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requiring intervention that very few individuals would even think about the wider DHB structure.

The CNLs’ duties and responsibilities include, but are not limited to, retaining information about patients’ progress throughout the patient health episodes, contributing the nursing perspective of patient care to the multidisciplinary team discussion, and guiding nursing staff in clinical standards. This DHB, in parts of its provider arm, operates a patient placement system. Some CNLs oversee the placement of patients after assessing her or his available bed status and responding to requests for both arranged and urgent admissions of patients. Consequently, this particular group may organise the admitting of patients requiring acute medical intervention and those requiring pre arranged or elective intervention. A ward may well include several patients who are not connected to the designated speciality of that ward. Therefore, some CNLs need to possess a clinical portfolio that not only includes the ward speciality profile and accompanying nursing standards, but also covers the patient who may be admitted to their area outside of this designation.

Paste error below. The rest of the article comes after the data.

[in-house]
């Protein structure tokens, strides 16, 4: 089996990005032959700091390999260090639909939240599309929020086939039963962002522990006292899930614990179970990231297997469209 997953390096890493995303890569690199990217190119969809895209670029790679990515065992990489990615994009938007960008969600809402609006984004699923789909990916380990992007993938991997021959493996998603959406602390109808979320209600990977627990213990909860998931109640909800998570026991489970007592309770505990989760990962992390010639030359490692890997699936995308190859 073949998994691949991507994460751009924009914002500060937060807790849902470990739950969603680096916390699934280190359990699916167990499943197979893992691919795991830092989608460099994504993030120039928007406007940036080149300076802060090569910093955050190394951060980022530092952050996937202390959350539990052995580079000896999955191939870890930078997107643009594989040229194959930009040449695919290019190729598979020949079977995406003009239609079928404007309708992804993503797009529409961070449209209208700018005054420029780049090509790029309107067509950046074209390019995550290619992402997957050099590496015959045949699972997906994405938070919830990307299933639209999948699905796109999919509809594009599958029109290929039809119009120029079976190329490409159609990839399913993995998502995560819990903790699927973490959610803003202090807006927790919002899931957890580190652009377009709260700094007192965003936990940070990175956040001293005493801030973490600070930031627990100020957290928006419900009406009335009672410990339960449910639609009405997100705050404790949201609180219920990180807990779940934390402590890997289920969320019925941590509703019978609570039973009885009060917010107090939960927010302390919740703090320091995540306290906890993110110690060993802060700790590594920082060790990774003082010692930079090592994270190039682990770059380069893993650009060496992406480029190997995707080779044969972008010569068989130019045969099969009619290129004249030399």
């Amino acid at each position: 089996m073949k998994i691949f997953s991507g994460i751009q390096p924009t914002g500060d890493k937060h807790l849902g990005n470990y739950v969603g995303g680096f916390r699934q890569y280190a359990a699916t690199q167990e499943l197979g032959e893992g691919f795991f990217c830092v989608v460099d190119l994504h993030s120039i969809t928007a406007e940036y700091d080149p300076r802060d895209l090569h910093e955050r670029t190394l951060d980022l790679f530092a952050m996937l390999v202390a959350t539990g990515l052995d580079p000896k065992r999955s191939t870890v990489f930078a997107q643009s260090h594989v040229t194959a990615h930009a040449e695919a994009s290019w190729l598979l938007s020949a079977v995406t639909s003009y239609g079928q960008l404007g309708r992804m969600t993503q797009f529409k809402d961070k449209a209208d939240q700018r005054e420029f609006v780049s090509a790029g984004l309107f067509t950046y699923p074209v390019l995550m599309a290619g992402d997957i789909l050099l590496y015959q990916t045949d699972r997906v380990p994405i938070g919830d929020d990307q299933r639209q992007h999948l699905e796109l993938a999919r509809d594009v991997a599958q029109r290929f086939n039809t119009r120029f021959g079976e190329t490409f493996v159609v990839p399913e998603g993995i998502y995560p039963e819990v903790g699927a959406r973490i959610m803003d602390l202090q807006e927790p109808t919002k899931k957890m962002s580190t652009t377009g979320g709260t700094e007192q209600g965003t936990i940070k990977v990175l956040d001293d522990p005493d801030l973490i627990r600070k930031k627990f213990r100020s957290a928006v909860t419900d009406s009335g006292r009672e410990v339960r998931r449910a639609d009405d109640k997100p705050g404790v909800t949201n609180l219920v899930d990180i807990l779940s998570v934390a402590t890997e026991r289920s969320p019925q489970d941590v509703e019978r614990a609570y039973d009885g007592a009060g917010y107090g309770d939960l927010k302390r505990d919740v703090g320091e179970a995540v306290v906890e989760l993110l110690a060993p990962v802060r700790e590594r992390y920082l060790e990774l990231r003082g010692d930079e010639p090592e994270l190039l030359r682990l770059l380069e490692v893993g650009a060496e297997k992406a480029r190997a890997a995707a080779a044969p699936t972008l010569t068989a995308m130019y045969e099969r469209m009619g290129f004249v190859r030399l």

These types of duties or responsibilities of the role are typically defined within a position description on which performance is measured usually on an annual basis. Most, if not all CNLs are party to a collective senior nurse agreement which determines the employment conditions. This is complemented by a position description covering general role expectations. Such a document, from within the DHB where the research was undertaken, dated 2005 shows the nature and scope of the role. At the beginning of the document the purpose of the position includes: “the primary responsibility of the Nurse Leader is to lead, guide and manage the clinical nursing team in the promotion and delivery of safe and effective patient care and outcomes” (p.2). This purpose is linked to various accountabilities, one of which is the “provision of quality, comprehensive care and ward and unit team co-ordination” (p. 2). This accountability has 14 performance measures, which include the responsibility of managing workload, monitoring nurses, managing beds and co-ordinating meetings with the multidisciplinary team and the patients’ families. Another accountability includes ensuring effective staff management and development,

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